Words of Advice:

"Never Feel Sorry For Anyone Who Owns an Airplane."-- Tina Marie

"
If Something Seems To Be Too Good To Be True, It's Best To Shoot It, Just In Case." -- Fiona Glenanne

"
Flying the Airplane is More Important than Radioing Your Plight to a Person on the Ground
Who is Incapable of Understanding or Doing Anything About It.
" -- Unknown

"There seems to be almost no problem that Congress cannot, by diligent efforts and careful legislative drafting, make ten times worse." -- Me

"What the hell is an `Aluminum Falcon'?" -- Emperor Palpatine

"Eck!" -- George the Cat

Monday, September 11, 2017

Dear DEA and the Medical Community: Fuck You and Your Families

I know I've said this before.

But when you have a post-surgical patient who has had several other surgeries and who was given Vicdin/Percocet/Oxycotin/Oxycodone then and didn't get addicted, what in the Blue Bloody Hazes of Hell makes you think that it'll be a problem this time around.

But no, they're so, so afraid of the DEA that the "caring" medical community will let people suffer. If high-dose ibuprofen doesn't help, well, it sucks to be you.

Motherfuckers. It might be enjoyable to do some med-mal cases just to fuck with them.

7 comments:

The New York Crank said...

I had hip replacement surgery in July. It's a fairly brutal surgery that involves cutting someone open through the buttock, dislocating the hip, sawing off the top of the femur, pounding a titanium spike with a ball atop it into the marrow of the remaining femur, abrading the hip, attaching a titanium cup containing a plastic collar, and then putting the patient back together again and sewing the patient up.

The hospital sent me home with a prescriptions for oxycodone, and a warning to use it only when necessary. Which is what I did. I had three the first and second days, two the third and fourth days, one more the fifth day, and that was it. Without it, I might have gone crazy with pain.

I think most people who really need the drug use it responsibly. The problem is doctors who prescribe it willy-nilly. They can be found out — largely by monitoring the number of prescriptions they write and the number of patients they see a day. We also need a central data base which would help identify the prescription shoppers. In addition we need to burn the senior management of Equifax at the stake. This has nothing to do with narcotic prescriptions, but I thought I'd throw it in while I'm here.

Yours very crankily,
The New York Crank



Sevesteen said...

I won't blame the medical community--their choices aren't good. Give this patient enough, you may not get to treat the next patient.

Thomas Ten Bears said...

Might I compliment you, Crank, on the picture(s) you have so graphically painted?

w3ski said...

Again with the damn social moralizers. Other people want to morally and otherwise interfere with medical treatment for those they don't even know. Damn them and their do gooderisms.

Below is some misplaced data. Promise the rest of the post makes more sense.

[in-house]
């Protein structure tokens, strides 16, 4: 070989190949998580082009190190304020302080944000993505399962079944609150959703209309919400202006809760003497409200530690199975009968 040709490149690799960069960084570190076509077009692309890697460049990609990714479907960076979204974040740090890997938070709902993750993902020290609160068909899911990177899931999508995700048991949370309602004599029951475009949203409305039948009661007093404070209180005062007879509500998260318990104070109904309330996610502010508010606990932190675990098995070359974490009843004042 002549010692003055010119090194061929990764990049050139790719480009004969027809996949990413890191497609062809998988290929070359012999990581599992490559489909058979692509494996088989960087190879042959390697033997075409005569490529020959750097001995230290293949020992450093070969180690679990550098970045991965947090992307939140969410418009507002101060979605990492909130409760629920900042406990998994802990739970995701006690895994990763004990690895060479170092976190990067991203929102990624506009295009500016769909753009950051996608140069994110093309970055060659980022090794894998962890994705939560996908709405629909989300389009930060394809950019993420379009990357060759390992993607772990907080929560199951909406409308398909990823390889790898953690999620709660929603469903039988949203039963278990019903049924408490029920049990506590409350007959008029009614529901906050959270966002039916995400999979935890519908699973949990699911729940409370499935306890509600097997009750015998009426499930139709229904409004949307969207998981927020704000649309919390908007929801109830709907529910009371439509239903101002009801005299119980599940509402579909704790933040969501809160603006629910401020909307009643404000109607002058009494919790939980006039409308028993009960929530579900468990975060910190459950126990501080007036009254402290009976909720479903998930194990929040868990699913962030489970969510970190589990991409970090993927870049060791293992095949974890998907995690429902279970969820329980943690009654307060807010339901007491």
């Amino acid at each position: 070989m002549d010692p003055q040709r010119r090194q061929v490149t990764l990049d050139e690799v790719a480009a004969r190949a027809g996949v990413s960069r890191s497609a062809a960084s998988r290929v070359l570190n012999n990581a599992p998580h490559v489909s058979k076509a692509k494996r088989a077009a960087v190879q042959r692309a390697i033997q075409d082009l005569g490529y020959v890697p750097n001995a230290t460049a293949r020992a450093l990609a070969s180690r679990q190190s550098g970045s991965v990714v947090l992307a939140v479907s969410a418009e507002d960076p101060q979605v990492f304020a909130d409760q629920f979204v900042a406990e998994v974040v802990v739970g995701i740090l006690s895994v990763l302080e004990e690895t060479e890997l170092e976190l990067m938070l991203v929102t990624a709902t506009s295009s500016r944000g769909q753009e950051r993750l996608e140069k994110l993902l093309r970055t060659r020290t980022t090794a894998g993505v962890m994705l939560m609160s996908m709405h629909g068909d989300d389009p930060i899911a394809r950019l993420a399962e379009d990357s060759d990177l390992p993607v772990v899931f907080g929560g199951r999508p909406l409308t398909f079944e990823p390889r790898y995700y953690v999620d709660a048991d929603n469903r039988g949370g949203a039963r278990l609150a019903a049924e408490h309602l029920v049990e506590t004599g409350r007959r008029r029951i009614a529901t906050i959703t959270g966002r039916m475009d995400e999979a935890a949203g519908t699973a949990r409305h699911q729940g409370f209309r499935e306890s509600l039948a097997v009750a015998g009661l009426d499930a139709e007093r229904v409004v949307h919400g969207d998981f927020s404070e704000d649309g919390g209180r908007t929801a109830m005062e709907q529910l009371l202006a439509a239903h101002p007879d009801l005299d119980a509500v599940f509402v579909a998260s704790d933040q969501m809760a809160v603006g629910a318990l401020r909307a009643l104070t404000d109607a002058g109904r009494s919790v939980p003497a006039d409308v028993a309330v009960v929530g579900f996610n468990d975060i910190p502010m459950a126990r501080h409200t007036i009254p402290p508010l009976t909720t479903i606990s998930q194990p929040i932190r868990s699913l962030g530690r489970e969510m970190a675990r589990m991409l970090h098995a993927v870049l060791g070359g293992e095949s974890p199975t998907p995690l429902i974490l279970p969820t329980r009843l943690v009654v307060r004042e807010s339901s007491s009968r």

I can see a bit of criminality when a town of say 1200 has 6000 oxy scripts a month, but that is world away from restricting someone in a doctors care.
My Heart goes out to your friend, I don't have anything like what you suggest they do and my "lowly Arthritis pain" can make me want to scream in agony sometimes.
I grew up in the Psychedelic Bay Area of the 60's I escaped Heroin and many of my close friends didn't, but I do know what it is. If they worry about being strung out on Oxy, they'd better damn well worry more about the Heroin Epidemic that would replace it.
Damn moralizers, I hate them.
Oh yea, also. Thanks NY Crank, I will oh so remember that one.
w3ski

dinthebeast said...

OK, best case scenario nobody gets addicted to anything. Over here in reality, they prescribe painkillers when the scenario is not, in fact, best case.
There are risks to everything. We train doctors for all of those years to be able to make decisions about those risks.
But now there are white people dying from overdoses, white people who live in Sarah Palin's "real America", and not just a few of them.
I find it interesting that punitive incarceration is not the first line approach to the problem, policy-wise, but I'm also a little anxious that it may be coming back via the policies of Jefferson Beauregard Sessions III.
It's a complicated issue, and I have less than full confidence in our present government when it comes to setting effective policy for complicated issues.
Some aspects of it aren't complicated, though, such as the idea that the existence of people who abuse drugs should not ever cause anyone who actually needs them to not get them.
Prohibition didn't work, and doesn't work, but that's a rant for a different post.

-Doug in Oakland

Comrade Misfit said...

Most doctors consulting and advising on pain are like virgins commenting on a sex show: They have never experienced what they are discussing.

CenterPuke88 said...

Comrade, that suggests a particularily interesting idea for an Intern rotation...